Similar problem I have. I usually try to get the best bull I can afford every 2 years out of the Ohio beef expo. I have to consider in my budget that he will just go to sale barn when I’m done with him. I’ve tried selling 3 year olds locally once or twice with no luck. Everyone around me either wants the latest and greatest yearling or they want cheaper than sale barn. Sometimes they want both!  
Right now it’s a bigger issue because the Cargill plant in wyalusing pa isn’t buying very many head due to labor issues. I didn’t get mine shipped early enough and now cull prices are in the tank. Hopping for a bump in price early December 

Sounds like a similar situation.  I bought the best that I could afford out of the trial.  Word is the prices were off since it was during start of pandemic and their first online only sale.

I hate to even think of sale barning him.  That would be a waste.

Trying AI would gain me another year.  Select sires would do it for me.  Trouble there is they would have to be kept away from the bull all summer.  Something to consider.

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Bull selection was a lot easier when I was spending other peoples money AND dealing with more than 6 cows. 
If you sell the bull you have, what all tests are you required to get? I like to use virgin bulls, but on my own cows, I have been leasing 1 from my neighbor. This year was a wreck. Bred 4, and only have 1 bred. 🤔Probably going to sell the heifers and buy back some older bred cows. 
I don’t like line breeding, but I don’t AI, so I might. 

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I would not be afraid of doing what your proposing. I have more than one bull, but not enough heifers to buy a new bull every year. The goal is a 100 cows, never got to 80 yet. Generally keep heifer, but with bad drought every few years and mostly leased pasture.

 

You only hope unless 😉 you have a trust fund or will settle for run of the mill or poorer cattle is the find another that you could trade bulls with so you could both just buy one bull every 2 or 3  years.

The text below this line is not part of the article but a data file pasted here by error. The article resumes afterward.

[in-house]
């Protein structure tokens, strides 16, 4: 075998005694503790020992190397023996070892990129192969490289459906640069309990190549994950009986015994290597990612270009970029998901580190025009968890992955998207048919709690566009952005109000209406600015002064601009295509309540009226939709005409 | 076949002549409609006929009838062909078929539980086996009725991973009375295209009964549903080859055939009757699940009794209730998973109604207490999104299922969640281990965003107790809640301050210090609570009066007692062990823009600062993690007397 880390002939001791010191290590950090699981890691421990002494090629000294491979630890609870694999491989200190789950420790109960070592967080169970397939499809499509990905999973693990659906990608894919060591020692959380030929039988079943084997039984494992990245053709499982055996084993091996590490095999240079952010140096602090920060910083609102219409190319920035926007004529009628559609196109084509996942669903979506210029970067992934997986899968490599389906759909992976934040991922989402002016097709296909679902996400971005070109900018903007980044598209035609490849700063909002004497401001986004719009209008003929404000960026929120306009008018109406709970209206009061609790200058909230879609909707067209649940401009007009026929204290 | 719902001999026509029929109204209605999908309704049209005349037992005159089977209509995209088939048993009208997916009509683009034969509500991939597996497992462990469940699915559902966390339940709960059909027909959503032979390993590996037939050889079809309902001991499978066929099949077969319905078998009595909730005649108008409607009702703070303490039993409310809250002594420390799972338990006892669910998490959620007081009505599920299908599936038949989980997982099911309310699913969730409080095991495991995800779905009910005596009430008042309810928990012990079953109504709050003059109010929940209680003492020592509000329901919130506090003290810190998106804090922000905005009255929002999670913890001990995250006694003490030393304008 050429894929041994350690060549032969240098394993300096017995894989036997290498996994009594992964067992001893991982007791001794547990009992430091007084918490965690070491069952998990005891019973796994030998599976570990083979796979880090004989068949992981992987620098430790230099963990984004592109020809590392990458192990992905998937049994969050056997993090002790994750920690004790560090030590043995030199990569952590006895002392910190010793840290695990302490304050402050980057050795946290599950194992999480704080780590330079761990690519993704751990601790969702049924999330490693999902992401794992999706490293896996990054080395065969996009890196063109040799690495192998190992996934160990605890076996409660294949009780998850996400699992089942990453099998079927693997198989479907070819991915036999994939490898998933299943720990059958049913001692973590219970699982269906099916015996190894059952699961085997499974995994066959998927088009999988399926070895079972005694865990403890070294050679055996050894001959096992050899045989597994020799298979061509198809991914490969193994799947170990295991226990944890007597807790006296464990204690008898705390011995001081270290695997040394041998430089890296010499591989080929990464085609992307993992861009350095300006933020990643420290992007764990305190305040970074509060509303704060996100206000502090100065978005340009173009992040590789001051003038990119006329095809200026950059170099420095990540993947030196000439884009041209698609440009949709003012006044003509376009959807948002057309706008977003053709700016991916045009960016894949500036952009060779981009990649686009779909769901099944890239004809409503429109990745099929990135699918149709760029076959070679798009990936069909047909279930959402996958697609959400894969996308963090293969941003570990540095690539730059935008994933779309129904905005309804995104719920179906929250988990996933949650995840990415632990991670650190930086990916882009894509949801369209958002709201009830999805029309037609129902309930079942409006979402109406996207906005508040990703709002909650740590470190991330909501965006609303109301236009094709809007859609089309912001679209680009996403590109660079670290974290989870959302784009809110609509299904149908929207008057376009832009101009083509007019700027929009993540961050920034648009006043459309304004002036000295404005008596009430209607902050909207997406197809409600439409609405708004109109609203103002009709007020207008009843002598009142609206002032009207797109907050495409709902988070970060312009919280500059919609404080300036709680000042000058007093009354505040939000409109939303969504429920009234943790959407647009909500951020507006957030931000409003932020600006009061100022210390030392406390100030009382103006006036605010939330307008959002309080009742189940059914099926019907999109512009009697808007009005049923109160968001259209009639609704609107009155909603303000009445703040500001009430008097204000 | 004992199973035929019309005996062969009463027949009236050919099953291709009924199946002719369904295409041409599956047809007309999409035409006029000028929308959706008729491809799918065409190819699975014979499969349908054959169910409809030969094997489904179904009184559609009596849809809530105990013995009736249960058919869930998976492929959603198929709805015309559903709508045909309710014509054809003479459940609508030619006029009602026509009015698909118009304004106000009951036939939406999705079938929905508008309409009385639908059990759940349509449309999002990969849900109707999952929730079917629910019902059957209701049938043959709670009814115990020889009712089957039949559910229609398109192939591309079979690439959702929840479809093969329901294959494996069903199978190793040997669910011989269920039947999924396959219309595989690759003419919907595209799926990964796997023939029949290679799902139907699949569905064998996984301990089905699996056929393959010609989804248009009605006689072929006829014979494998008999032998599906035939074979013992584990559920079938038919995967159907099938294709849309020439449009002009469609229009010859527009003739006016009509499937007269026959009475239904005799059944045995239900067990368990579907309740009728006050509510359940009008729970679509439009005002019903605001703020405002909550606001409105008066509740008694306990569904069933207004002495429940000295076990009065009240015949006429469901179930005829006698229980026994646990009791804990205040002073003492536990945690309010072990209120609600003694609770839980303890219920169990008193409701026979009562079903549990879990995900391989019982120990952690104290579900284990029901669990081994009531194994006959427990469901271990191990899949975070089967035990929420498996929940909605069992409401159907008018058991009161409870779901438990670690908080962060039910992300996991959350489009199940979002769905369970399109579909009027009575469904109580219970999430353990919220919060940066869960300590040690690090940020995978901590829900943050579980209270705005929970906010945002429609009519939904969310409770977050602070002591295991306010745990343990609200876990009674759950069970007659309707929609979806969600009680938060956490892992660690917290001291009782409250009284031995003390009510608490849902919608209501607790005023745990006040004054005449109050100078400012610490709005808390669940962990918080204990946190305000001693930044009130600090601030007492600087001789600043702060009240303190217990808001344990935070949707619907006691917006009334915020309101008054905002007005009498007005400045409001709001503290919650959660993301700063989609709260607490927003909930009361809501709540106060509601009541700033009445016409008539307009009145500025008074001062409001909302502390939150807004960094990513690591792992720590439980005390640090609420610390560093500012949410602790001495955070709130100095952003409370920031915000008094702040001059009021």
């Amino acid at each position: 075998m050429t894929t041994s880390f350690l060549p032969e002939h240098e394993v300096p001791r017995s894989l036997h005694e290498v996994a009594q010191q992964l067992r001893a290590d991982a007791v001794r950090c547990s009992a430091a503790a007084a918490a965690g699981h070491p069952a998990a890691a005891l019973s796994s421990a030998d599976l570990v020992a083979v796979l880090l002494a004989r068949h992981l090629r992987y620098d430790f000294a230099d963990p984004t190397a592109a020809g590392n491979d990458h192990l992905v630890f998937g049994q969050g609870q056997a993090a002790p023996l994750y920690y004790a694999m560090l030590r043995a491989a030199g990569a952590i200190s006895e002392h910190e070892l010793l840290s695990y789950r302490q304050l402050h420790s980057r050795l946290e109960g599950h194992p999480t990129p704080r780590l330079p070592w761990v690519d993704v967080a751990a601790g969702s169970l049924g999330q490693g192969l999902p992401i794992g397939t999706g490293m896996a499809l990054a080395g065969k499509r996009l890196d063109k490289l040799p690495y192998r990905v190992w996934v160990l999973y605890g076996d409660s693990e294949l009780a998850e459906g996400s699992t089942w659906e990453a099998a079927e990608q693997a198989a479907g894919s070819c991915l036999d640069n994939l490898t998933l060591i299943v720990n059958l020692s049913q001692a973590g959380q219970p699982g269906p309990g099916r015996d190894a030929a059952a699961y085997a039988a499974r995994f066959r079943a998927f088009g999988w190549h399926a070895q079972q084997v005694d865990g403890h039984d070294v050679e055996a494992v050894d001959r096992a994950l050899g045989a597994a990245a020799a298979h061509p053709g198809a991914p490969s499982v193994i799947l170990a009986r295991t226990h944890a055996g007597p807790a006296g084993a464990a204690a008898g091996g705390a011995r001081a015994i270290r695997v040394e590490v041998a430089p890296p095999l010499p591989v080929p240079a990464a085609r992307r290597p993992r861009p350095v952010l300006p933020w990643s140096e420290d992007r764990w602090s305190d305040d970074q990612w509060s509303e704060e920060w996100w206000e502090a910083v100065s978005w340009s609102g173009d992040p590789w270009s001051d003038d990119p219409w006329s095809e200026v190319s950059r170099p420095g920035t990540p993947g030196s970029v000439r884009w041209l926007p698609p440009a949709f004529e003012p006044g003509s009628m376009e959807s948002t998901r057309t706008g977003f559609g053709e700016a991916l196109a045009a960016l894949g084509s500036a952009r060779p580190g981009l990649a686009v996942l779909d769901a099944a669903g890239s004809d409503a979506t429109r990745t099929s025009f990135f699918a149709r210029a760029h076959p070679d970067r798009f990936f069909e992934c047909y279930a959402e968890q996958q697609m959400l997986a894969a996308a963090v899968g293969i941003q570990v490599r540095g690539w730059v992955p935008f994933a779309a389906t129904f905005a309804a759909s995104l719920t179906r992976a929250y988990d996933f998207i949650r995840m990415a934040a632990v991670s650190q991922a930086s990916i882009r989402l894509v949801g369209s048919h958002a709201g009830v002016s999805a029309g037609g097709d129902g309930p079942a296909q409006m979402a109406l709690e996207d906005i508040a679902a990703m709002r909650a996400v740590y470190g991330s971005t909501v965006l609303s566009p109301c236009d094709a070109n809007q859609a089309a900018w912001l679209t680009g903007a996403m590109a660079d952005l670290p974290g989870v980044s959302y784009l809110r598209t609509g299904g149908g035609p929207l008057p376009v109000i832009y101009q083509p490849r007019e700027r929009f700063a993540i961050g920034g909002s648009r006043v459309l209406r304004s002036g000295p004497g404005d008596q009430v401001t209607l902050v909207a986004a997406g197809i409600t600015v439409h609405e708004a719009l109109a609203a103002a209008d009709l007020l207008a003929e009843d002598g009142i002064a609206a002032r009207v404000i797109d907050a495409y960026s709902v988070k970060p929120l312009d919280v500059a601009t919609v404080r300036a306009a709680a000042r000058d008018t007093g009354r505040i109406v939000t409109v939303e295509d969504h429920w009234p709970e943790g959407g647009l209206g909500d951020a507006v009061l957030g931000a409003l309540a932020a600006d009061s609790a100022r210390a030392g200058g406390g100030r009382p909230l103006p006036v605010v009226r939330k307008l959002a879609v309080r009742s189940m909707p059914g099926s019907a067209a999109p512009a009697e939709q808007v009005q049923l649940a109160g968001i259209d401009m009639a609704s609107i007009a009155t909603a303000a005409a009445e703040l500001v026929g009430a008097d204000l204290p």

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Not everyone has the pastures and bull power to make sure a bull doesn't breed back his own progeny.

We throw out 200 cows and 12 or 13 bulls in our big bunch year after year. 

Try to rotate bulls between bunches but a father daughter hookup has probably happened before.

I like AI if you can.  You can synchronize and someone come in and breed them. Not cheap but a way to get your cows bred to really good bloodlines. You can still use your bull for cleanup if he's a heifer bull.

Trading bulls with someone you know and trust to have a good clean herd is still risky but may be an option.

Used bulls don't bring much out here except weigh up.

You can sell all your heifers and by bred cows.

You can sell all your heifers and buy back heifers to breed.

We all have to things from time to time that may not be copacetic with the world. We just try not to make a lifelong habit of it!

 

 

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3 hours ago, sandhiller said:

Not everyone has the pastures and bull power to make sure a bull doesn't breed back his own progeny.

We throw out 200 cows and 12 or 13 bulls in our big bunch year after year. 

Try to rotate bulls between bunches but a father daughter hookup has probably happened before.

I like AI if you can.  You can synchronize and someone come in and breed them. Not cheap but a way to get your cows bred to really good bloodlines. You can still use your bull for cleanup if he's a heifer bull.

Trading bulls with someone you know and trust to have a good clean herd is still risky but may be an option.

Used bulls don't bring much out here except weigh up.

You can sell all your heifers and by bred cows.

You can sell all your heifers and buy back heifers to breed.

We all have to things from time to time that may not be copacetic with the world. We just try not to make a lifelong habit of it!

 

 

What’s it run per head to sync and AI in your area? We run the two shot cidr program here. 

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6 hours ago, highcotton said:

What’s it run per head to sync and AI in your area? We run the two shot cidr program here. 

I think it was $12 head to ai plus the straw cost.   I could be wrong.  As far as syncing I'm not sure.  That is something we could do ourselves I believe.  I'm going to look into this.  Lots of small dairies that use ai services in our area.